I was also thinking the same that if Intel opens its door to fabless companies then it can give tough competition to TSMC, Samsung and etc. The only downside is that Intel will need to develop process technology for wide range of designs and constructs.
Good point Larry...I am sure Intel would love to cripple ARM business when things pick up and foundries get full...but I am sure ARM inserted soem contract provision against situation like this...woudl love to see the contract too ;-)
You are right. The high end FPGA are expensive (> $5,000) and to compete in the server market, they have to offer at least 5Xperformance advantage over x86. This is very unlikely and hence not a real volume competition to the X86.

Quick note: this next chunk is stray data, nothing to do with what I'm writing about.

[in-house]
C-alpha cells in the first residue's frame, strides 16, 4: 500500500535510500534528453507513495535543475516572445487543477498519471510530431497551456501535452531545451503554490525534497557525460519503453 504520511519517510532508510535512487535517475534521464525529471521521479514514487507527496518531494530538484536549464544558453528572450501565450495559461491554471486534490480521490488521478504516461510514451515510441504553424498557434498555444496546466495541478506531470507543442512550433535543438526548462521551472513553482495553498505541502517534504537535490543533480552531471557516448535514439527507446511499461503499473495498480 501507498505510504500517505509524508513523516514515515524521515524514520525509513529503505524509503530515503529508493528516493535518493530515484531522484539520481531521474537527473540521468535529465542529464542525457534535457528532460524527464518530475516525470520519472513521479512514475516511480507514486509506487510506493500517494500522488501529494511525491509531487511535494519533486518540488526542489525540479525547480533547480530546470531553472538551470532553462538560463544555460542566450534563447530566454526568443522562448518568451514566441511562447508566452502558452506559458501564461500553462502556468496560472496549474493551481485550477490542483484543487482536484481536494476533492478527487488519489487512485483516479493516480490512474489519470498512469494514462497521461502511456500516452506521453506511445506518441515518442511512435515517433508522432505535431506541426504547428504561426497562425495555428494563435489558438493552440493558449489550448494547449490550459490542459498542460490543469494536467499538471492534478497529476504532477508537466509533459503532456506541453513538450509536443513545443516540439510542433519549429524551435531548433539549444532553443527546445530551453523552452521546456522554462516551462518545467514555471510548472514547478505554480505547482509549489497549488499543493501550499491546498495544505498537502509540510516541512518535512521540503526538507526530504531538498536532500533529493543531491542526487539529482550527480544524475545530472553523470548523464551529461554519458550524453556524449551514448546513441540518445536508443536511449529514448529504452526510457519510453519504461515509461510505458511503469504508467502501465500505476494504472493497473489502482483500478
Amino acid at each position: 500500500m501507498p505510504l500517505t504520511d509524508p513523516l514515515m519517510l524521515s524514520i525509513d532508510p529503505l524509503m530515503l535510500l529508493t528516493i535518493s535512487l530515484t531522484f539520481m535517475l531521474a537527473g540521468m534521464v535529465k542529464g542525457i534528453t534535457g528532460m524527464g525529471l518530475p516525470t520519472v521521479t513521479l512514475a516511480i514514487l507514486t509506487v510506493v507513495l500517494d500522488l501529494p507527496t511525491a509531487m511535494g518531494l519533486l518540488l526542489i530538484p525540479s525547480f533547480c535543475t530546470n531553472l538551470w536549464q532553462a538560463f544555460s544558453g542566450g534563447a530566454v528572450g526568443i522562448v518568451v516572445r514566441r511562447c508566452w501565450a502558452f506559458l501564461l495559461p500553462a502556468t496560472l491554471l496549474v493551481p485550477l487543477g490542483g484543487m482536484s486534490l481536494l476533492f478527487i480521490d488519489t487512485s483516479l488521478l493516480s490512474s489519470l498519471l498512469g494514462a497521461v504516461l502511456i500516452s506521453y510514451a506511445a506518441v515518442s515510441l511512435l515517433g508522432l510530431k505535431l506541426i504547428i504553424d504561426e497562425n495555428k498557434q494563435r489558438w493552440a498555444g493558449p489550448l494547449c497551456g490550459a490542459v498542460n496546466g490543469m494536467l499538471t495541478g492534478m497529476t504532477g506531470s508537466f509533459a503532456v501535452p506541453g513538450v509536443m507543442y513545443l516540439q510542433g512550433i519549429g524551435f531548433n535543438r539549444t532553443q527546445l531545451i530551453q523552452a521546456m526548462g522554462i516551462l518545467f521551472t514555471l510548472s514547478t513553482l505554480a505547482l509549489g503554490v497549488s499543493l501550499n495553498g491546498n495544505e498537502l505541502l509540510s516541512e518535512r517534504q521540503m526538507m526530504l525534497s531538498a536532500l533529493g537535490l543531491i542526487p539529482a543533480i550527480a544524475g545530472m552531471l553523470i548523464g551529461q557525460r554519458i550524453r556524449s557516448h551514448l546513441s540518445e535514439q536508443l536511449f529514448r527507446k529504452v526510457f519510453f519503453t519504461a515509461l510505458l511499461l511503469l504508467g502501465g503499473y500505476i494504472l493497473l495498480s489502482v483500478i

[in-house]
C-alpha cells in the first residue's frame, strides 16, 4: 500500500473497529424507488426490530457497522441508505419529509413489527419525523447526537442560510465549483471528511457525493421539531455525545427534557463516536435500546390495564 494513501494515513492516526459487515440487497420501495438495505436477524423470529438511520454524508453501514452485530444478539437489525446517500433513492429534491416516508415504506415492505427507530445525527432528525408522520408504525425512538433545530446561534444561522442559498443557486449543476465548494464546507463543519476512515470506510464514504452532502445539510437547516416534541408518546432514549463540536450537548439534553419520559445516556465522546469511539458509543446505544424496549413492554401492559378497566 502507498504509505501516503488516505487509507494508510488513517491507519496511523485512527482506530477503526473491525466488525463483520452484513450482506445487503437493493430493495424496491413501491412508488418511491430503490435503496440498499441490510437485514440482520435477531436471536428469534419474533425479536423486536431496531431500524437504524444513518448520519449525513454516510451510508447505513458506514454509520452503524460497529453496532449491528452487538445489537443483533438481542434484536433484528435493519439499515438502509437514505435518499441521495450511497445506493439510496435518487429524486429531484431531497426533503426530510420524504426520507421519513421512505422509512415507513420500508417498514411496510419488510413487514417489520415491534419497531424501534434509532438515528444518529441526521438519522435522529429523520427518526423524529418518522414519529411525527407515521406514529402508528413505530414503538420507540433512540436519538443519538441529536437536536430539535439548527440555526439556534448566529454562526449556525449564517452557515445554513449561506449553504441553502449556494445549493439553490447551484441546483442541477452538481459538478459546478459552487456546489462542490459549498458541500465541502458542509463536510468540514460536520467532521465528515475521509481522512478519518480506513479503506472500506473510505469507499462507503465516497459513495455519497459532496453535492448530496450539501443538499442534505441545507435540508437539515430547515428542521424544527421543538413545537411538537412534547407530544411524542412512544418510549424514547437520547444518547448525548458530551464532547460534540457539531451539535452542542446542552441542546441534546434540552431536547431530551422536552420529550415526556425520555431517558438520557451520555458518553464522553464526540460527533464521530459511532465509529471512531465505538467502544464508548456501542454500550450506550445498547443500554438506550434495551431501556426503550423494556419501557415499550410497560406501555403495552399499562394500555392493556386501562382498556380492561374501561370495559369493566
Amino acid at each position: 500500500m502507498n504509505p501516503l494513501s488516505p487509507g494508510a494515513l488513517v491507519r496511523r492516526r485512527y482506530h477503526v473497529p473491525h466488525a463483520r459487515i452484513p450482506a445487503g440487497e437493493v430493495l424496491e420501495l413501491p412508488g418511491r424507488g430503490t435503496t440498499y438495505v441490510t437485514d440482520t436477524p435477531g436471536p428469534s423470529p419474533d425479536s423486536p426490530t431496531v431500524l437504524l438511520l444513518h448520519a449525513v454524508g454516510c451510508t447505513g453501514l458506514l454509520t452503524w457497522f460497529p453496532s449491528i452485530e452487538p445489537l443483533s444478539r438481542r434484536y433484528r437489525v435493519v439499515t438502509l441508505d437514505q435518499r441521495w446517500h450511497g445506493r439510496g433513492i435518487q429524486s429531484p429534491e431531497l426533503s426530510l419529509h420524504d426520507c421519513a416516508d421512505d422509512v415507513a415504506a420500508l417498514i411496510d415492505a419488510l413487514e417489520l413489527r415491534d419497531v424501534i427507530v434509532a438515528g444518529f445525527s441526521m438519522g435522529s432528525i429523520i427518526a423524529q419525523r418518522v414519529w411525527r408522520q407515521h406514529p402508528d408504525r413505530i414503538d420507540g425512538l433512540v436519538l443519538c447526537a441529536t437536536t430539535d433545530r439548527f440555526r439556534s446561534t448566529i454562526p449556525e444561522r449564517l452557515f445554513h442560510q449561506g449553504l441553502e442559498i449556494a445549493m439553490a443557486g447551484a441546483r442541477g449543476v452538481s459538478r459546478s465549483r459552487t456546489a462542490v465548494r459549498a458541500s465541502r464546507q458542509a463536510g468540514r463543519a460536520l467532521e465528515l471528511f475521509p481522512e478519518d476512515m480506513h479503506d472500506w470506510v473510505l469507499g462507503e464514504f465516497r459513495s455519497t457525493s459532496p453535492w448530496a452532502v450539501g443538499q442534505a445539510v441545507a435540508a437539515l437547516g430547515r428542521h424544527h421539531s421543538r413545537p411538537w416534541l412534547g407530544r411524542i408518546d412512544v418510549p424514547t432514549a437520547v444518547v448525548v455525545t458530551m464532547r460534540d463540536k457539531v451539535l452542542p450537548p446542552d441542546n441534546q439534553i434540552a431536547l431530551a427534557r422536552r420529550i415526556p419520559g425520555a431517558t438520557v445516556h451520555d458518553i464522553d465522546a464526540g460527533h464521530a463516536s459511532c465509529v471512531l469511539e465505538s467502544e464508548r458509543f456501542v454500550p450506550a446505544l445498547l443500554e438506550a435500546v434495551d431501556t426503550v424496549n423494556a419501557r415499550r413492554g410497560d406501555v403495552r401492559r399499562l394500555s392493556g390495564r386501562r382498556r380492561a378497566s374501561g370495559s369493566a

This is an easy decision when fab capacity is available, but if demand ratchets up there might be some very interesting meetings going on at Intel regarding prioritization of access to assets. I'd be curious to see how the contracts read in this case.
As we unveil EE Times’ 2015 Silicon 60 list, journalist & Silicon 60 researcher Peter Clarke hosts a conversation on startups in the electronics industry. Panelists Dan Armbrust (investment firm Silicon Catalyst), Andrew Kau (venture capital firm Walden International), and Stan Boland (successful serial entrepreneur, former CEO of Neul, Icera) join in the live debate.